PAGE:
WASHINGTON/KABUL (Reuters) -- The war against Afghanistan's Taliban is likely to fail without additional forces and a new strategy, the top U.S. and NATO commander said as President Barack Obama faces resistance at home to sending more troops.
Army General Stanley McChrystal, in a confidential assessment, said failure to gain the initiative and reverse "insurgent momentum" in the near term risked an outcome where "defeating the insurgency is no longer possible."
A copy of his 66-page assessment was obtained by "The Washington Post" and published on its website with some parts removed at the request of the government for security reasons. McChrystal's spokesman in Kabul confirmed it was genuine.
McChrystal is expected to ask for a troop increase in the coming weeks to stem gains by a resurgent Taliban. The assessment stresses the need to engage with the Afghan people using a "new strategy" that requires a "dramatically" different approach to the war.
"Inadequate resources will likely result in failure. However, without a new strategy, the mission should not be resourced," McChrystal is quoted as saying.
McChrystal has already drawn up his request for more troops, which some officials expect will include roughly 30,000 new combat troops and trainers, but he has yet to submit it to Washington for consideration. The Pentagon says it is discussing how he will submit it.
A request for more troops faces resistance from within Obama's Democratic Party, which controls Congress, and opinion polls show Americans are turning against the nearly eight-year-old war.
Obama said in interviews aired on September 20 he wanted to wait to determine the proper strategy for U.S. forces in Afghanistan before considering whether more troops should be sent there.
"I just want to make sure that everybody understands that you don't make decisions about resources before you have the strategy ready," he told ABC.
In his assessment, McChrystal painted a grim picture of the war, saying "the overall situation is deteriorating."
He called for a "revolutionary" shift in strategy which puts as much emphasis on gaining the support of Afghans as it does on killing insurgents.
"Our objective must be the population," he wrote. "The objective is the will of the people, our conventional warfare culture is part of the problem, the Afghans must ultimately defeat the insurgency."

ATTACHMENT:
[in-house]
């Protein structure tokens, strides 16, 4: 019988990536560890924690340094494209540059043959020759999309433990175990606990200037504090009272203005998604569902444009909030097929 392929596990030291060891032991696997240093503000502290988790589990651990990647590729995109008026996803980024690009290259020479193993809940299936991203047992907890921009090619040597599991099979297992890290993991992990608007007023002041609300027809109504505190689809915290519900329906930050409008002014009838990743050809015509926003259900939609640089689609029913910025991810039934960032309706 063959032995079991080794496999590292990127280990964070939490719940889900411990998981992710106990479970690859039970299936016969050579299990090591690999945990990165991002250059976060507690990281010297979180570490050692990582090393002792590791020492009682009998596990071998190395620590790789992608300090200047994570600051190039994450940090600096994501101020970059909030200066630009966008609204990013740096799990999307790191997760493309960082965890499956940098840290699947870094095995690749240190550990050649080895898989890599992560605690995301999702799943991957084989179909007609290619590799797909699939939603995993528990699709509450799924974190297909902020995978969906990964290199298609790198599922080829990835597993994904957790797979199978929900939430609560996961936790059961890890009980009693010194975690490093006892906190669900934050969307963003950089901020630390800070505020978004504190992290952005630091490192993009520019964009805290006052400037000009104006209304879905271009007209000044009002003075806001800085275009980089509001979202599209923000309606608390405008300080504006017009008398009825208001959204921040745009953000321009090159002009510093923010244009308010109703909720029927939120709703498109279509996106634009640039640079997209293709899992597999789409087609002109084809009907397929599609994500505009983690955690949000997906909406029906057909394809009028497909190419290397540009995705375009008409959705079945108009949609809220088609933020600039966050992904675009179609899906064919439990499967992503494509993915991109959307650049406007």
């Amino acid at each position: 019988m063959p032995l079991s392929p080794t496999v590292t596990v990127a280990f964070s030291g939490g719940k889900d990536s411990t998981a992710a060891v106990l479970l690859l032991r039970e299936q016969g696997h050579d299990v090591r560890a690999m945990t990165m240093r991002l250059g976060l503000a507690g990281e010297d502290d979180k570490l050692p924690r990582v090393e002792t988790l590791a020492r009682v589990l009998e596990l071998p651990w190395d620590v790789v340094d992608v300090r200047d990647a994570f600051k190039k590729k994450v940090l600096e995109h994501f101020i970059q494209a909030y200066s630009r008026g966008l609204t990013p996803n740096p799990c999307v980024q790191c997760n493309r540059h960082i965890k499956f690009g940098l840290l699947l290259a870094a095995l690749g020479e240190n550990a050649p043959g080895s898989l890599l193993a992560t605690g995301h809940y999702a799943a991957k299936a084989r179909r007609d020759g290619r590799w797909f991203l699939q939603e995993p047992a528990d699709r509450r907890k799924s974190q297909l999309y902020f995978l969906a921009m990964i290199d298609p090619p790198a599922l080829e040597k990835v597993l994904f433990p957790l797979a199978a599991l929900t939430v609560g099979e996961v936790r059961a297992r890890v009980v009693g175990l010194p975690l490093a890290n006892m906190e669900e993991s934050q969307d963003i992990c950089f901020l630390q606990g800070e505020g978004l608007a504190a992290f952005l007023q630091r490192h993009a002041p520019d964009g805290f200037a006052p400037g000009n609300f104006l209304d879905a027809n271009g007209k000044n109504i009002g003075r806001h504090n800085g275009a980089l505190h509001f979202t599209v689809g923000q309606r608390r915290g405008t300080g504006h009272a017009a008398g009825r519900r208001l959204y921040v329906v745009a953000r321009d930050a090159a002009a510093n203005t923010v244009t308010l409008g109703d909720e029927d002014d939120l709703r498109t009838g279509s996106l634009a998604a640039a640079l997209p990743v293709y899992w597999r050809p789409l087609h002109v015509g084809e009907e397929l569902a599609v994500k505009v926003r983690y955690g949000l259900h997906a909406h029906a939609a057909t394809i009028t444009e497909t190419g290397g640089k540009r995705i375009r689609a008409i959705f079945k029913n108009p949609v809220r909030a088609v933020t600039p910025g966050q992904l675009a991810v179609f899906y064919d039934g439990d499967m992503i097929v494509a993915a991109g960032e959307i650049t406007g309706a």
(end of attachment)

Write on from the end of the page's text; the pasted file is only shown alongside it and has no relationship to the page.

The war in Afghanistan is now at its deadliest in eight years. McChrystal's assessment said fighters had control over entire sections of the country, although it was difficult to say how much because of the limited presence of NATO troops.
He also strongly criticized the Afghan government as having lost the faith of the country's people.
"The weakness of state institutions, malign actions of power-brokers, widespread corruption and abuse of power by various officials, and ISAF's own errors, have given Afghans little reason to support their government," McChrystal said, refering to the International Security Assistance Force (ISAF).
Asked if McChrystal would consider resigning if he was not given the troops he needs, spokesman Lieutenant-Colonel Tadd Sholtis, said: "There's no consideration of that."
Sholtis said that while the assessment made clear McChrystal does not believe he can defeat Afghanistan's insurgency without additional troops, he could carry out a mission with different goals if ordered to by Obama.
"The assessment is based on his understand of the mission as it was presented to him. If there's a change in strategy, then the resources piece changes."
The number of U.S. troops in Afghanistan has almost doubled this year from 32,000 to 62,000 and is expected to grow by another 6,000 by the year's end. There are also some 40,000 troops from other nations, mainly NATO allies.
Fifty-eight percent of Americans now oppose the Afghan war while 39 percent support it, according to a recent CNN/Opinion Research poll.
Obama's Congressional critics, including his 2008 Republican presidential opponent Senator John McCain, have urged the administration to approve the deployment of more troops immediately, saying any delay puts the lives of troops already in Afghanistan at greater risk.
Senate Republican leader Mitch McConnell told CNN on September 20 his party would support a troop increase if needed, adding he was troubled by the delay in the decision-making.
"We think the time for decision is now," McConnell said.